General Assembly passes $52B 2022 budget

The Maryland General Assembly passed the $52.4 billion fiscal year 2022 budget, HB588, which is higher than the $49 billion budget pitched by Gov. Larry Hogan in late January.


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Delegate Maggie McIntosh called the bill “a bipartisan, historic act which will lift our state out of the pandemic into recovery.”

“This is one of the most conservative budgets I have ever been a part of. It has $2.1 billion in cash reserves. What we did with this historic amount of money is not just spend it, we replenished our rainy day fund. We paid back the Blueprint fund … We actually paid back a good portion of the relief plan we passed earlier this year. We put cash back into our accounts and we leave here this year with a budget that is not only fully balanced, but it erases any deficit for this year and next year. It gives us a path in Maryland to recovery that is unprecedented. … But it still helps those who need our help.”

She went on to say the state has not fully recovered. Unemployment is not below 5%, small businesses and families are struggling, but we are fully funding agencies to help get them back on their feet.

McIntosh said the budget includes $300 million to expand broadband to rural, suburban and urban communities, which helps patients access care via telemedicine.

“We have paved a way for Marylanders to move forward.”

Delegate Wendell Beitzel, a Republican, lauded the budget proposal and urged his fellow Republicans to embrace it.

“When we left here last year we were looking at dire circumstances and things have turned around. We’re not look at structural deficit this year. We’re not looking at structural deficit next year. Overall, this is a very good budget.”

The budget includes $572 million of federal funding for COVID-19 testing, contract tracing and vaccinations. The RELIEF Act authorizes $687 million of state spending and provides $585 million of targeted tax relief across fiscal 2021 and 2022 to support Maryland’s recovery.

The budget also includes $13.5 billion for Medicaid funding for more than 1.5 million residents. The expenditures will increase by about $673 million to support the enrollment growth of over 151,000 individuals since the pandemic began, as well as provider rate increases.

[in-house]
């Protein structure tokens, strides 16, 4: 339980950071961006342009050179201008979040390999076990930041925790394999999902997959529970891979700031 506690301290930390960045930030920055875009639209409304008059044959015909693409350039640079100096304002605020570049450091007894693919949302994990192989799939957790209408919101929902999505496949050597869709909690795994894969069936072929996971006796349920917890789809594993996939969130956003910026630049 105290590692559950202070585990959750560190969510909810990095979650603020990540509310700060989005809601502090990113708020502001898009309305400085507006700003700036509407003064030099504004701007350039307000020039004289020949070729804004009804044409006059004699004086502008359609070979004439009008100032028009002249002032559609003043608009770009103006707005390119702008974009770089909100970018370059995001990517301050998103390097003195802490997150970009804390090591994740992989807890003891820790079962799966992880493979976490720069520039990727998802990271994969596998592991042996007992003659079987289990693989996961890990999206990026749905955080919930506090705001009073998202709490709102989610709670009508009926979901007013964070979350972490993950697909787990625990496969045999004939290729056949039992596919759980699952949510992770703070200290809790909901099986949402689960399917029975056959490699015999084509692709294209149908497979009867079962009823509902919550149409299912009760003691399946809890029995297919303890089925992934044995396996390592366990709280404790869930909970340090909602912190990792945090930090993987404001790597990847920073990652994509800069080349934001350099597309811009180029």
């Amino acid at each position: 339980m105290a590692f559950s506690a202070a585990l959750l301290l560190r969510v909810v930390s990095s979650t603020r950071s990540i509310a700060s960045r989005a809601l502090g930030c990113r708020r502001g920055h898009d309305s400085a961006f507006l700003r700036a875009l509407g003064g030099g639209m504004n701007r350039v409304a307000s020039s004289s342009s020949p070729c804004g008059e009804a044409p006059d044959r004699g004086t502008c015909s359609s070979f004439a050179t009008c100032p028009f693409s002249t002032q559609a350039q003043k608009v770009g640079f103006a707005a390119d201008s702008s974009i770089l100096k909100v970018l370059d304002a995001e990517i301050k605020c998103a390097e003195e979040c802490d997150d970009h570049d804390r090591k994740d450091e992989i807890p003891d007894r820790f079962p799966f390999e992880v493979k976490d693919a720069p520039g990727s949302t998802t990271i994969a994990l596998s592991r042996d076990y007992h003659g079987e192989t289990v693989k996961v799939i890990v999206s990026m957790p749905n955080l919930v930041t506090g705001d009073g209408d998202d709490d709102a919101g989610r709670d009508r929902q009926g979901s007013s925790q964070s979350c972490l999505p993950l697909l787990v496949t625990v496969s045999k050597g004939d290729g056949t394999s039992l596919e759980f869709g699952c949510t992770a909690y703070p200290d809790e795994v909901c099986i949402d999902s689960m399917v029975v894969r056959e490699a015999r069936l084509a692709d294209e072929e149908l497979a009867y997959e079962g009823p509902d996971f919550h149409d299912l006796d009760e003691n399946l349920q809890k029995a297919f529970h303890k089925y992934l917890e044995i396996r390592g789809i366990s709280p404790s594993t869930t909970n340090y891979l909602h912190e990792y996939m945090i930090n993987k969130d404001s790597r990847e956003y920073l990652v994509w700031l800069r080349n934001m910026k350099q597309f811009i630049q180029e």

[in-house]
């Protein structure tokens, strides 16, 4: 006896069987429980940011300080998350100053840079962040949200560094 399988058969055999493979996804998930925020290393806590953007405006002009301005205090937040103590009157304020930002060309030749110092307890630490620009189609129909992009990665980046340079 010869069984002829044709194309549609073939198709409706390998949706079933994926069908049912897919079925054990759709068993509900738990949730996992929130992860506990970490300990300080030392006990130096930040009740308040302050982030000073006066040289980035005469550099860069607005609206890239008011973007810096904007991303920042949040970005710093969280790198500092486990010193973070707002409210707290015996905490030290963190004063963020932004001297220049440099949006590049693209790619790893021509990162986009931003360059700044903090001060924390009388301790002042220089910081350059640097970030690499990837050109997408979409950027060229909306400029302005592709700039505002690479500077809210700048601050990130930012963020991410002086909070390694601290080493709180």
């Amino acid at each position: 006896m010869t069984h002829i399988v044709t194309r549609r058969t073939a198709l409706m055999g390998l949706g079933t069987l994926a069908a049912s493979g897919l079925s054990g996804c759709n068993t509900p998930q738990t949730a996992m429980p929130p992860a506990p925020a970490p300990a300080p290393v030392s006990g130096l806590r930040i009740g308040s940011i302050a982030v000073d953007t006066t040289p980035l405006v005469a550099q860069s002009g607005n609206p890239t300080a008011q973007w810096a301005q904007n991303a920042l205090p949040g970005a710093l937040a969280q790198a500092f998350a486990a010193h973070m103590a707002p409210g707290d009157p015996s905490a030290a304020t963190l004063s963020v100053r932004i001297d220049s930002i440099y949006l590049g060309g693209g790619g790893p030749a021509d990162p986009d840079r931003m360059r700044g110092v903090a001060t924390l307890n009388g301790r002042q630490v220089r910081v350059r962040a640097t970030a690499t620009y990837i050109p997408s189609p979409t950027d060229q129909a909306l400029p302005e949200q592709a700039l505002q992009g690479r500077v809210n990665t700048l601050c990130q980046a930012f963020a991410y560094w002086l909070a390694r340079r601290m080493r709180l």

Most health care providers will receive pay rate increases of up to 4%.

Other noteworthy health-related budget items include:

  • Behavioral health care will get a $2 million boost from the Medical Cannibus Commission Fund and $1.5 million from the Board of Professional Counselors fund. The Behavioral Health Administration will be appropriated $468 million.
  • The Department of Health will be allocated $28 million from the general fund, with the caveat that funds can be reallocated to different departments to support the states’s opioid/heroin epidemic. Another $2 million will come from federal funds.
  • Approximately $500,000 will go to Family Health and Chronic Disease Services to fund contracts related to its Kidney Disease Program.
  • The Maryland Health Benefit Exchange will receive approximately $44 million, half of which will come from the general fund and the other half from federal funds.
  • The Office of Health Care Quality will receive $25 million.
  • Infectious Disease and Environmental Health Services is set to receive $274 million.
  • The governor’s budget also includes $296 million for substance use disorder services — a $35 million increase over FY 2021.